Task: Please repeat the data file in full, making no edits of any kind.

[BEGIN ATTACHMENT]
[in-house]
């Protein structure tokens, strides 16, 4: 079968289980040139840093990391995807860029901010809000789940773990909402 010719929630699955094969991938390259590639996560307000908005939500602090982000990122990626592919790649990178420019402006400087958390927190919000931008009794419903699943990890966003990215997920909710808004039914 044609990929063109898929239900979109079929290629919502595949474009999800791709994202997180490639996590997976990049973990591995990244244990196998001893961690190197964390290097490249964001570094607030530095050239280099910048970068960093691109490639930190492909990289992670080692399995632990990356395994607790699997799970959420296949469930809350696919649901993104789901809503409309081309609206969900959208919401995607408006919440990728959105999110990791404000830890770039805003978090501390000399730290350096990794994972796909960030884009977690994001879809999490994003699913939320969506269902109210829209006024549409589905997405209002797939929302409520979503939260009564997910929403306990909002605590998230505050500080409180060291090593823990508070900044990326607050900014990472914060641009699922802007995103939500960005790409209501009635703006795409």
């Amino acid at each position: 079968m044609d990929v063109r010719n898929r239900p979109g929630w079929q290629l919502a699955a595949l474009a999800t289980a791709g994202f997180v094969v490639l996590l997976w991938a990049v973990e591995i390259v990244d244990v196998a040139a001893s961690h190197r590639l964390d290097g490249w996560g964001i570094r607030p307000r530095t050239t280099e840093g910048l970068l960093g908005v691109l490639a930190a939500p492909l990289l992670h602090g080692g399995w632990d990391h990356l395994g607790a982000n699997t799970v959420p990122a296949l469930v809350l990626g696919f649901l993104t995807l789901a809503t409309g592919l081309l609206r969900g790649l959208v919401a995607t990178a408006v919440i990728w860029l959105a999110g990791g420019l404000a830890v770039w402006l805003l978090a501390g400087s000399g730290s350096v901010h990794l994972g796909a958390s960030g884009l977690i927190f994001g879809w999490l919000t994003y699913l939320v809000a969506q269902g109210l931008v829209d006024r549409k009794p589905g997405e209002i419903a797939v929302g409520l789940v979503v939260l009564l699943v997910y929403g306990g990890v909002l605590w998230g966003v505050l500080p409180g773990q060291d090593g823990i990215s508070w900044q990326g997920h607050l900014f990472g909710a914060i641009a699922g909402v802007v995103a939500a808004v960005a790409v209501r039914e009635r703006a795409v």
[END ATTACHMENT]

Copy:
[in-house]
């Protein structure tokens, strides 16, 4: 079968289980040139840093990391995807860029901010809000789940773990909402 010719929630699955094969991938390259590639996560307000908005939500602090982000990122990626592919790649990178420019402006400087958390927190919000931008009794419903699943990890966003990215997920909710808004039914 044609990929063109898929239900979109079929290629919502595949474009999800791709994202997180490639996590997976990049973990591995990244244990196998001893961690190197964390290097490249964001570094607030530095050239280099910048970068960093691109490639930190492909990289992670080692399995632990990356395994607790699997799970959420296949469930809350696919649901993104789901809503409309081309609206969900959208919401995607408006919440990728959105999110990791404000830890770039805003978090501390000399730290350096990794994972796909960030884009977690994001879809999490994003699913939320969506269902109210829209006024549409589905997405209002797939929302409520979503939260009564997910929403306990909002605590998230505050500080409180060291090593823990508070900044990326607050900014990472914060641009699922802007995103939500960005790409209501009635703006795409």
């Amino acid at each position: 079968m044609d990929v063109r010719n898929r239900p979109g929630w079929q290629l919502a699955a595949l474009a999800t289980a791709g994202f997180v094969v490639l996590l997976w991938a990049v973990e591995i390259v990244d244990v196998a040139a001893s961690h190197r590639l964390d290097g490249w996560g964001i570094r607030p307000r530095t050239t280099e840093g910048l970068l960093g908005v691109l490639a930190a939500p492909l990289l992670h602090g080692g399995w632990d990391h990356l395994g607790a982000n699997t799970v959420p990122a296949l469930v809350l990626g696919f649901l993104t995807l789901a809503t409309g592919l081309l609206r969900g790649l959208v919401a995607t990178a408006v919440i990728w860029l959105a999110g990791g420019l404000a830890v770039w402006l805003l978090a501390g400087s000399g730290s350096v901010h990794l994972g796909a958390s960030g884009l977690i927190f994001g879809w999490l919000t994003y699913l939320v809000a969506q269902g109210l931008v829209d006024r549409k009794p589905g997405e209002i419903a797939v929302g409520l789940v979503v939260l009564l699943v997910y929403g306990g990890v909002l605590w998230g966003v505050l500080p409180g773990q060291d090593g823990i990215s508070w900044q990326g997920h607050l900014f990472g909710a914060i641009a699922g909402v802007v995103a939500a808004v960005a790409v209501r039914e009635r703006a795409v």